I just purchased a router, a 45 Degree Chamfer bit and a 1/4 Roundover bit. I built a router table to do my edges. I'm going to practice on a no name bass drum and rack tom shell that I bought off ebay. Before I started, the shells had a single 45 degree edge with no roundover. I added a roundover to the outside edge of the shell, and it turned out pretty awesome. I'm pleased with myself as this was my first try at bearing edges. Now the real challenge, getting the inside 45 degree edge. I think it's just messing with router bit heights above the table surface vs. thickness/plys of shells.
The rack tom is a 10x12 and I would like to make it an 8x12. I've already plugged the old lug/vent holes so it pretty much is a ready to cut/edge/drill. The only problem is, I don't want to buy a table saw just to do this. Is there a specific router bit available that I can use to cut down this shell while "rolling" it in place against the fence? I was planning to cut the shell down and re-cut new edges. If there isn't, it's not a big deal, because within the next month I'll be buying a raw snare shell to build and since I save quite a bit of money getting it raw without edges, if I screw it up beyond salvage, it wont be a horrible loss.
Another thing I'm curious about, when I was cutting the outside edges, I experimented with the Big "O" method of turning the shell around the bit (as seen in the Sonor Factory Tour Video and the Spaun Drum Co. Factory Tour) and also the steering wheel method. I was browsing the ghostnote forums and they seem split on the issue. I was just curious as to what the builders here (especially P.J) did. They both felt pretty good, but I applied the pressure against the bit bearing more evenly while using the Big O, so I'll probably stick to that.
The router table is a great investment. Looking at the money I save with getting the shells raw, the whole set up will be paid off in about 6 shells. I'm quite excited about it. Enough for me to practice as well as add to the amount of snares/drums I have. Also the table is big enough for me to use also as a wrap cutting table. Two sawhorses, the router, three bits, the MDF for the table top as well as the MDF for the sanding tables, lumber for bracing and sandpaper all came out to about $200 with careful shopping around (Home Depot, Lowe's, Woodcraft, Harbor Freight). There were also a few other little things in there like drill bits, rollers, screws, glue, long ruler, filler, etc. I didn't want the cheapest stuff out there, but something that didn't break the bank that could still fuel my new found hobby. Luckily I work at Lowe's and so many of the stuff I got had a 10% employee discount.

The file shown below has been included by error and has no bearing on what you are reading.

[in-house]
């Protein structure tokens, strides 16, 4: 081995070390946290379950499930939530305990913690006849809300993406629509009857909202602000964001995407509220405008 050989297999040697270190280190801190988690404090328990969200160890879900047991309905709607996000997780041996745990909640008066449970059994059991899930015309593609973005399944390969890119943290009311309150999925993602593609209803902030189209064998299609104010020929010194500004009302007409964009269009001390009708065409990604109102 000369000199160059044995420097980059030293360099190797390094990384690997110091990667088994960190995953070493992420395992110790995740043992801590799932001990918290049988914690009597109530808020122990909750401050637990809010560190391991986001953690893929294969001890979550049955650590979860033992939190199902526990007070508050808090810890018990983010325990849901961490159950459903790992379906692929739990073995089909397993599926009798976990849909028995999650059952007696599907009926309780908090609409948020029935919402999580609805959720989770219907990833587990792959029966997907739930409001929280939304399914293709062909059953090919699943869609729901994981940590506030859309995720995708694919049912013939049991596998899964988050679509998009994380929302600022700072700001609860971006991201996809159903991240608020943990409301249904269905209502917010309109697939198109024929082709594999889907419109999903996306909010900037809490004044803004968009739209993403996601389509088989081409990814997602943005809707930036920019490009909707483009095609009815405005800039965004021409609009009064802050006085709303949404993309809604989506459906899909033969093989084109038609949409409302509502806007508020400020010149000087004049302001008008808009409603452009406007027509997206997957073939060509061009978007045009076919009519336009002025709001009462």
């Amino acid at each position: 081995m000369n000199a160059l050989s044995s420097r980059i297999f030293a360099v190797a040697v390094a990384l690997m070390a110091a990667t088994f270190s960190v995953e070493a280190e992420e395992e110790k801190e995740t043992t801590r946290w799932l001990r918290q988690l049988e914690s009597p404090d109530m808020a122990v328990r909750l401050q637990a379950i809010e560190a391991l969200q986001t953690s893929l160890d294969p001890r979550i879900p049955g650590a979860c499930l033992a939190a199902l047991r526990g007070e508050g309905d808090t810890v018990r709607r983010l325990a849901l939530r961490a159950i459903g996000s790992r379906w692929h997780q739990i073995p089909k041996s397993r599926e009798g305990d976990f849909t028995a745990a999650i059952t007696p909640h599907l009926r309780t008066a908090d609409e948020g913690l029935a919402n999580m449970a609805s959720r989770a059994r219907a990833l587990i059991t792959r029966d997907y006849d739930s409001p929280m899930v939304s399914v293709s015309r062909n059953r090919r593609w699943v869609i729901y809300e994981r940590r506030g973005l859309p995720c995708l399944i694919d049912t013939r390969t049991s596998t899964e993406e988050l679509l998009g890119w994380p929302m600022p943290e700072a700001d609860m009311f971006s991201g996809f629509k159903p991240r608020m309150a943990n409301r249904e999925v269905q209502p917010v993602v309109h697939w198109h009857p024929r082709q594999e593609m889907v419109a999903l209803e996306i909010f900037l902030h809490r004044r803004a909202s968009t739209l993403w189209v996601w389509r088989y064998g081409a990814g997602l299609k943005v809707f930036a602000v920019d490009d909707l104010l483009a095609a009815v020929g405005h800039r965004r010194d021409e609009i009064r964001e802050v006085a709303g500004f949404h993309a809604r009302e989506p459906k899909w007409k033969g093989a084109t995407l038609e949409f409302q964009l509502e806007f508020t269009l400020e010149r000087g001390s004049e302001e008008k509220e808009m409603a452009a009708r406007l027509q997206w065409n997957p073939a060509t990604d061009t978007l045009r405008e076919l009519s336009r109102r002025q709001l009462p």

Sorry for the epic post, I'm just all giddy with the prospects of what I can do. I'm pretty much willing to take that 10x12 shell and cut it slowly down to a 4x12 just so I could continually practice and perfect my bearing edges. I bought it solely for practice and maybe if I'm lucky turn it into something that matches the bass drum that i got it with. So my questions are:
1. Big O or steering wheel method for turning the shell around the router bit? Maybe there's a drawback or benefit from one that I haven't heard of yet.
2. Is there a bit that I can use to cut down a shell with a router? if so, what bit?
3. Is there such a thing as a full roundover bearing edge and if so, how do I achieve this? A buddy of mine says truth custom drums do this as one of their edges, but I think he may be talking out of his arse. It just sounds like a symmetrical dual 45 with the flat edge rounded but I could be wrong.
Next thing is to practice snare beds.
Set 1: Self built custom drum set
Set 2: Ludwig Accent
Cymbals: Meinl Byzance Traditional, Meinl Byzance Jazz